Huitlacoche Crepes from Los Sombreros
|Wikimedia- Cuauhtemoc F Ramirez A|
|Huitlacoche tacos, the black gold of Mexican cuisine.|
This week: Huitlacoche crepes served up by Los Sombreros
|Huitlacoche crepas from Los Sombreros.|
While huitlacoche may look like something out of a Tim Burton dreamscape and sounds like it's more fit for the compost heap than a dinner plate, it's one of those don't knock it 'til you've tried it foods. Visit Los Sombreros for their huitlacoche crepes or quesadillas and expand your culinary horizon. You may come to find that the earthy, mushroom-like flavor and texture of these "Mexican truffles" aren't too shabby.
(sink your teeth into all the spicy details after the jump)
|Wikimedia- Louise Ranck|
|Huitlacoche (far left) and other ingredients for sale in a Mexican market.|
|Wikimedia- H Zell|
|Corn smut on the cob.|
The results is a dish that is rich and earthy, with the blue cheese providing a pungent flavor that compliments the mushroom-like huitlacoche. The pomegranate offers a tart and bright contrast, while slivers of fresh red onions add texture and peppery bite. Overall, it's a well-balanced dish that does corn smut proud.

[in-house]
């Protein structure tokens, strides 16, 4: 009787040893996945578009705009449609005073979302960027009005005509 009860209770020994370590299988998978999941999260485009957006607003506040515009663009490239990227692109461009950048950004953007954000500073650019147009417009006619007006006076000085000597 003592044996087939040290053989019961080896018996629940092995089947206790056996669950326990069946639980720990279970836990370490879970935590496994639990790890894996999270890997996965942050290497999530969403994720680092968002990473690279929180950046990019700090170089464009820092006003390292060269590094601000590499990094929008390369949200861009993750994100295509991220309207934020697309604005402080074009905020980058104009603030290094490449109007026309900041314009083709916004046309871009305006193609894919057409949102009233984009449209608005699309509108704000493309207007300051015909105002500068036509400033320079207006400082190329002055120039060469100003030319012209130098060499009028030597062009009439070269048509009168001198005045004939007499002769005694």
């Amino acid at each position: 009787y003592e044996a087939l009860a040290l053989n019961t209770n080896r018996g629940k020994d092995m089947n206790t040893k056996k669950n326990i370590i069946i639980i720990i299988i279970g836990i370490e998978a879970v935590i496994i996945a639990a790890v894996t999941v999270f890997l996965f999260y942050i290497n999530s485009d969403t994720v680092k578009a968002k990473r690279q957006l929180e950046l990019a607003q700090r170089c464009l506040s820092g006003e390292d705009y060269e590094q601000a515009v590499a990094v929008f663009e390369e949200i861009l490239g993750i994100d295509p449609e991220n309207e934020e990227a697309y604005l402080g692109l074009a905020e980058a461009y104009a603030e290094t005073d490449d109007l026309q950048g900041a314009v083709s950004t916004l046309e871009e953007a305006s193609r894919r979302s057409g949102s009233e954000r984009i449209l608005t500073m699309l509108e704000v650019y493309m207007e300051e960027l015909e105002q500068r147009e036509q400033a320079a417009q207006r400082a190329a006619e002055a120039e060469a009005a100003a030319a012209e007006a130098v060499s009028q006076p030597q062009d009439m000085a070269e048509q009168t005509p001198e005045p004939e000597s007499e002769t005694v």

Bring a bit of México to your kitchen: It can be a bit of a challenge to find fresh huitlacoche, unless you know someone with corn crops. In which case, they're probably more than happy to cull their crops of the blight. Canned huitlacoche is the easiest to find and is a perfectly acceptable substitute for homemade huitlacoche crepes. It's almost impossible to find non-canned huitlacoche here in the Valley, but as always, where Ranch Pro Market fails the internet prevails.
Know of any Mexican gems in the Valley? Reveal your family secrets in the comment section.